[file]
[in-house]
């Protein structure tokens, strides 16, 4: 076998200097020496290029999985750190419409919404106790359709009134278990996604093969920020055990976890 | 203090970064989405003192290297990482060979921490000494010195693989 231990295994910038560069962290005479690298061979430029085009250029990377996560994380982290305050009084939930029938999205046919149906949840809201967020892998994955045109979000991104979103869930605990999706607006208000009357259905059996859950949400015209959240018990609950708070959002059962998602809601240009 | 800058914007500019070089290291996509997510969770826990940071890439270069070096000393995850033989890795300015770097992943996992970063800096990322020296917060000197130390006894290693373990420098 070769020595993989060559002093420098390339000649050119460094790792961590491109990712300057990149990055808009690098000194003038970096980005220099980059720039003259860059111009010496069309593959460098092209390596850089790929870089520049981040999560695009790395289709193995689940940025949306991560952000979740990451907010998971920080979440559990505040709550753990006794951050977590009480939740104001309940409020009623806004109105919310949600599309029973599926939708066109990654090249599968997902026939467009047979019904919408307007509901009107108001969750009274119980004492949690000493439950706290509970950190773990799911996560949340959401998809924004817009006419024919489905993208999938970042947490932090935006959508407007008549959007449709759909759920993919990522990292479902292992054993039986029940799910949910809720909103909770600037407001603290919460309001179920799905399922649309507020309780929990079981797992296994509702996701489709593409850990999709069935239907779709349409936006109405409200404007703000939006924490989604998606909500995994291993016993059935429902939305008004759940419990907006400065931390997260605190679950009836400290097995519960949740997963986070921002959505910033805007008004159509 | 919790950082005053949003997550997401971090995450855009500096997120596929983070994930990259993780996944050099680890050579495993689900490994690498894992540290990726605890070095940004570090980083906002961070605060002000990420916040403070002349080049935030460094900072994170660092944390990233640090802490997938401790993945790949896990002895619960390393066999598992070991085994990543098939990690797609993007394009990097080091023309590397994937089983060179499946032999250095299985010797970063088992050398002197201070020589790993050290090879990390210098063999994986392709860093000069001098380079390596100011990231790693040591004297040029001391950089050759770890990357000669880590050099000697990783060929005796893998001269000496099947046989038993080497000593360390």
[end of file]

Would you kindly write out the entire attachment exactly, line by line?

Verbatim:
[in-house]
């Protein structure tokens, strides 16, 4: 076998200097020496290029999985750190419409919404106790359709009134278990996604093969920020055990976890 | 203090970064989405003192290297990482060979921490000494010195693989 231990295994910038560069962290005479690298061979430029085009250029990377996560994380982290305050009084939930029938999205046919149906949840809201967020892998994955045109979000991104979103869930605990999706607006208000009357259905059996859950949400015209959240018990609950708070959002059962998602809601240009 | 800058914007500019070089290291996509997510969770826990940071890439270069070096000393995850033989890795300015770097992943996992970063800096990322020296917060000197130390006894290693373990420098 070769020595993989060559002093420098390339000649050119460094790792961590491109990712300057990149990055808009690098000194003038970096980005220099980059720039003259860059111009010496069309593959460098092209390596850089790929870089520049981040999560695009790395289709193995689940940025949306991560952000979740990451907010998971920080979440559990505040709550753990006794951050977590009480939740104001309940409020009623806004109105919310949600599309029973599926939708066109990654090249599968997902026939467009047979019904919408307007509901009107108001969750009274119980004492949690000493439950706290509970950190773990799911996560949340959401998809924004817009006419024919489905993208999938970042947490932090935006959508407007008549959007449709759909759920993919990522990292479902292992054993039986029940799910949910809720909103909770600037407001603290919460309001179920799905399922649309507020309780929990079981797992296994509702996701489709593409850990999709069935239907779709349409936006109405409200404007703000939006924490989604998606909500995994291993016993059935429902939305008004759940419990907006400065931390997260605190679950009836400290097995519960949740997963986070921002959505910033805007008004159509 | 919790950082005053949003997550997401971090995450855009500096997120596929983070994930990259993780996944050099680890050579495993689900490994690498894992540290990726605890070095940004570090980083906002961070605060002000990420916040403070002349080049935030460094900072994170660092944390990233640090802490997938401790993945790949896990002895619960390393066999598992070991085994990543098939990690797609993007394009990097080091023309590397994937089983060179499946032999250095299985010797970063088992050398002197201070020589790993050290090879990390210098063999994986392709860093000069001098380079390596100011990231790693040591004297040029001391950089050759770890990357000669880590050099000697990783060929005796893998001269000496099947046989038993080497000593360390």